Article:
New York Naturalization

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This entry was originally written by Roger D. Joslyn, CG, FUGA, FGBS, FASG for Red Book: American State, County, and Town Sources.

This article is part of
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the New York Family History Research series.
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County naturalization records are kept by the county clerk. U.S. court records are in federal buildings in Buffalo and Albany, with most downstate records to the 1940s or 1950s at the National Archives'Northeast Region. At the latter is a microfilm of a WPA-created card index, arranged by Soundex, for all naturalizations (but not declarations of intention) performed in all courts in all five New York City boroughs (1792'1906), together with dexigraphs (photostats) of the original records. Until the late 1800s and early 1900s, these records provide little information; upstate records up to the mid-1800s are generally more informative. For some early records, see two compilations by Kenneth Scott: Early New York Naturalizations...1792'1840 (Baltimore: Genealogical Publishing Co., 1981) from federal, state, and local court records, and with Kenn Stryker-Rodda, Denizations, Naturalizations and Oaths of Allegiance in Colonial New York (Baltimore: Genealogical Publishing Co., 1975). See also 'Naturalizations in Federal Courts, New York District, 1790'1828,' by Mrs. Edward J. Chapin, in volume 97 of The New York Genealogical and Biographical Record (1966); Kenneth Scott, 'New York City Naturalizations, 1795'1799,' National Genealogical Society Quarterly 71 (1983): 280-83; and 'List of Immigrants, 1802'1814' in the Emmet Collection in the New York Public Library manuscript department. The New York State Archives' Leaflet #6 on Naturalization & Related Records is available on its website. Also helpful is Naturalization Records of New York State, corrected edition (Syracuse, N.Y.: New York State Council of Genealogical Organizations Publication No. 1, 2001); Henry B. Hoff, 'Published New York City Naturalizations,' The NYG&B Newsletter 4 (1993): 4; and Leslie Corn, 'New York State Supreme Court Naturalization Records in the New York County Clerk's Office/Division of Old Records,' The NYG&B Newsletter 10 (1999): 59-62, 11 (2000): 6-11.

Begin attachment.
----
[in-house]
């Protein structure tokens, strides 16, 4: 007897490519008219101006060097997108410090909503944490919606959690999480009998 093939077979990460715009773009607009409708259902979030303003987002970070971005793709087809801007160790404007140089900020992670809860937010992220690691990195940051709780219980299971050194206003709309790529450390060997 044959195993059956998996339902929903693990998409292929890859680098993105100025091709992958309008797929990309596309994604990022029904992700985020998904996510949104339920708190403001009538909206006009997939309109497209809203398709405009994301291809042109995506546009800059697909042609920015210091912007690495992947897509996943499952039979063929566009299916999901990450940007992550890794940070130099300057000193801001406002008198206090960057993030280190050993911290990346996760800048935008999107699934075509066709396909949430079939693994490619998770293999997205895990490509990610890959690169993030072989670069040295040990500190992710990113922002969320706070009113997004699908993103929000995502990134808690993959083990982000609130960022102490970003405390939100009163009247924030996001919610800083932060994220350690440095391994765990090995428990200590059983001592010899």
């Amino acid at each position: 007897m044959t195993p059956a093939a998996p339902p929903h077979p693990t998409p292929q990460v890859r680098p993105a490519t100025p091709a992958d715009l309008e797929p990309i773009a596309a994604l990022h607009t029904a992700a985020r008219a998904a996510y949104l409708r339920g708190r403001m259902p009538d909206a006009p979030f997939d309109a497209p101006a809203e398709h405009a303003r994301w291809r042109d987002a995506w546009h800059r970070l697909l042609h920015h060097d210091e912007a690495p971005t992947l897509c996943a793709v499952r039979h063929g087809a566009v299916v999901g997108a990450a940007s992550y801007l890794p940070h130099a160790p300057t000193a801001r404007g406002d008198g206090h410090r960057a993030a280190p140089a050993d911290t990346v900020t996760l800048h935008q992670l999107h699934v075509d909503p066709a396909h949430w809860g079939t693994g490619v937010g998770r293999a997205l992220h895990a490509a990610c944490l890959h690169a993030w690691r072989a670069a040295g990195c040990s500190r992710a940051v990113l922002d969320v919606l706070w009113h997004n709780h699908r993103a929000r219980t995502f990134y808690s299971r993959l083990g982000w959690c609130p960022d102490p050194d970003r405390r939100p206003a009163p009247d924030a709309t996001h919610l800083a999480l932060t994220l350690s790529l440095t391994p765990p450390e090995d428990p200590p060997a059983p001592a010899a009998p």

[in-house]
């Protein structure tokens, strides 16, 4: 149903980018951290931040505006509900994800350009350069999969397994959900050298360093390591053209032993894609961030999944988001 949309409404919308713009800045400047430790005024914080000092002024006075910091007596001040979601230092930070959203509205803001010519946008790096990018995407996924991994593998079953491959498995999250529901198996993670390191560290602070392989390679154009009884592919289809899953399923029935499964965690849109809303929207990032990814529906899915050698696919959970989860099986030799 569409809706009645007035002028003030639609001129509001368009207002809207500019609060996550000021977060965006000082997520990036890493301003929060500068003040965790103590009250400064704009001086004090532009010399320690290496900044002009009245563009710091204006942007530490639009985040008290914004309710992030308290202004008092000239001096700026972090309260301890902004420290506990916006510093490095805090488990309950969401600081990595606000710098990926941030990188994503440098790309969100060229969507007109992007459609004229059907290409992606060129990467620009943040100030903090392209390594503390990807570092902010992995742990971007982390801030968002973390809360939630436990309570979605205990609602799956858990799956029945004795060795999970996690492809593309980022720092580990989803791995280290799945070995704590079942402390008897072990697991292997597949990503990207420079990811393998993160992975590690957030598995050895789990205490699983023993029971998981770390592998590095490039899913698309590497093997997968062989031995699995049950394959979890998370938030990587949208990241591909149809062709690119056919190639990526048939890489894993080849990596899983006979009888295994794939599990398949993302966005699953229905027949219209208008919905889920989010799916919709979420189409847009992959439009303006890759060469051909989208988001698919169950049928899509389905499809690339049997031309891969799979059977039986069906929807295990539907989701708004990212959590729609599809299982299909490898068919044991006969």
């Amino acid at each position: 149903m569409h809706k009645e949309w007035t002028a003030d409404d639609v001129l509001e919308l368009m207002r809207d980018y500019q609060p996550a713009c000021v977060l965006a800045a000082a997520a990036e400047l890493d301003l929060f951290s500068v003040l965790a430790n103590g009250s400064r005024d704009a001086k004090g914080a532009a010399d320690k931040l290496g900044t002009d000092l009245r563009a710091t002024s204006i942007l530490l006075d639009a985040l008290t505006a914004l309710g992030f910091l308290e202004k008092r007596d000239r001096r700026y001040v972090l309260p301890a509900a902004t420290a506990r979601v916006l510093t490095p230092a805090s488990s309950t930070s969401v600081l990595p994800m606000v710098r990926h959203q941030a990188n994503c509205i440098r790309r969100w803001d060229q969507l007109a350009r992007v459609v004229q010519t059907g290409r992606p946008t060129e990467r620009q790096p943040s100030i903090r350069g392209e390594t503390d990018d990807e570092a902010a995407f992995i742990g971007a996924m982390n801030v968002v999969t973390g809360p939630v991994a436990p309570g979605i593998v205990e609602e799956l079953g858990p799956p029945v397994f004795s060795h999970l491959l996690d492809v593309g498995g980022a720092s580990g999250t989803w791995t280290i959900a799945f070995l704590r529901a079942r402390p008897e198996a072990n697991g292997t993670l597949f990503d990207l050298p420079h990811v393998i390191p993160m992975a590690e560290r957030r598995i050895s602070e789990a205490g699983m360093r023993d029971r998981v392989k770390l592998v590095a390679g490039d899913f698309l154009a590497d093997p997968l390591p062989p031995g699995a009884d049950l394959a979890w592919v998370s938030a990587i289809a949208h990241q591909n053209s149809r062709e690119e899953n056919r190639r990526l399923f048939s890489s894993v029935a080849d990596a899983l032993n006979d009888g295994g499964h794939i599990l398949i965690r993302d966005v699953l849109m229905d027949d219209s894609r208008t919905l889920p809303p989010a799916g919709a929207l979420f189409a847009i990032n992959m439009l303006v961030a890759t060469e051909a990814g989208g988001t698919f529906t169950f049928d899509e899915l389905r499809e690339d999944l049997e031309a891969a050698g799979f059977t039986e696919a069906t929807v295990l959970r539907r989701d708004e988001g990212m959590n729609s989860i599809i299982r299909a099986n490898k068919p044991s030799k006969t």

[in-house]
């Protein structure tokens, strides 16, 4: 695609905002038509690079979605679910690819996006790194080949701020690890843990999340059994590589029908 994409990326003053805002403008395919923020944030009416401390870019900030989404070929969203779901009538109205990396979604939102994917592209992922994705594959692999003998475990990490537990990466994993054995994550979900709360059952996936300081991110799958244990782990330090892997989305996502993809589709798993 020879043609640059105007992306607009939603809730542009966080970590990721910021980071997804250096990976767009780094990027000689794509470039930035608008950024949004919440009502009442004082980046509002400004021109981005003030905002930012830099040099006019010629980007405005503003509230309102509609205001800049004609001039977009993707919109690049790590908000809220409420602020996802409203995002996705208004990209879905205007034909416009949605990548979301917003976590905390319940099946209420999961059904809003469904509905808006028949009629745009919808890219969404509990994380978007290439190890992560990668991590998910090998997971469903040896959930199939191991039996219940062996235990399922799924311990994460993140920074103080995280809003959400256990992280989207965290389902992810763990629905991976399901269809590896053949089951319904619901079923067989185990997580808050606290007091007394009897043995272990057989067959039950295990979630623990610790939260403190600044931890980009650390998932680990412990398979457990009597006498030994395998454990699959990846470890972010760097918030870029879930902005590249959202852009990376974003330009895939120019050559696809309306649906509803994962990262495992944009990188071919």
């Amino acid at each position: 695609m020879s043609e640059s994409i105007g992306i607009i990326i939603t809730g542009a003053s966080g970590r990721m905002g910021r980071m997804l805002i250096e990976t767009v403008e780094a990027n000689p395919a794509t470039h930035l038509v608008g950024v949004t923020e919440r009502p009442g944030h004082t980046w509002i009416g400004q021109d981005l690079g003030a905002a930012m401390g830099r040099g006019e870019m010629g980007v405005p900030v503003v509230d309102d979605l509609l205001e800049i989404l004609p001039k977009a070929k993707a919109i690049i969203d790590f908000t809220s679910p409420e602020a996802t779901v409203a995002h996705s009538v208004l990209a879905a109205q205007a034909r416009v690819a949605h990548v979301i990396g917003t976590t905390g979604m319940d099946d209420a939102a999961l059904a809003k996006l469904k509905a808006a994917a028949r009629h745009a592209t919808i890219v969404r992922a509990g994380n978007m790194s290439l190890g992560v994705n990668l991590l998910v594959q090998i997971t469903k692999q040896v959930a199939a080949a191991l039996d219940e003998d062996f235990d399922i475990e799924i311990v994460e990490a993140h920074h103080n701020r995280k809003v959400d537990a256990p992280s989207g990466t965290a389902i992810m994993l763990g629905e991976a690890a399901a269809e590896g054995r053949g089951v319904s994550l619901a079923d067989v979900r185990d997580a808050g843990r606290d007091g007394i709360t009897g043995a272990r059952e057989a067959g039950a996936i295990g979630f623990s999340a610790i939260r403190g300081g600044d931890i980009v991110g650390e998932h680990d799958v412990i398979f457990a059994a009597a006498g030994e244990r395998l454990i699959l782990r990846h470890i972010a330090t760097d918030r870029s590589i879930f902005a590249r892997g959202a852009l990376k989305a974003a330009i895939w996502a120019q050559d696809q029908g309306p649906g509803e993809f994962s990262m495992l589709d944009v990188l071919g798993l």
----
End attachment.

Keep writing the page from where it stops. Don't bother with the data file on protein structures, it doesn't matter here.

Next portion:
Related works in this category are Kenneth Scott and Rosanne Conway, New York Alien Residents, 1825'1848 (Baltimore: Genealogical Publishing Co., 1978; reprint, Baltimore: Clearfield Co., 1991), and Kenneth Scott, 'Resident Aliens Enabled to Hold Land in New York State, 1790'1825,' National Genealogical Society Quarterly 67 (1979): 42-57.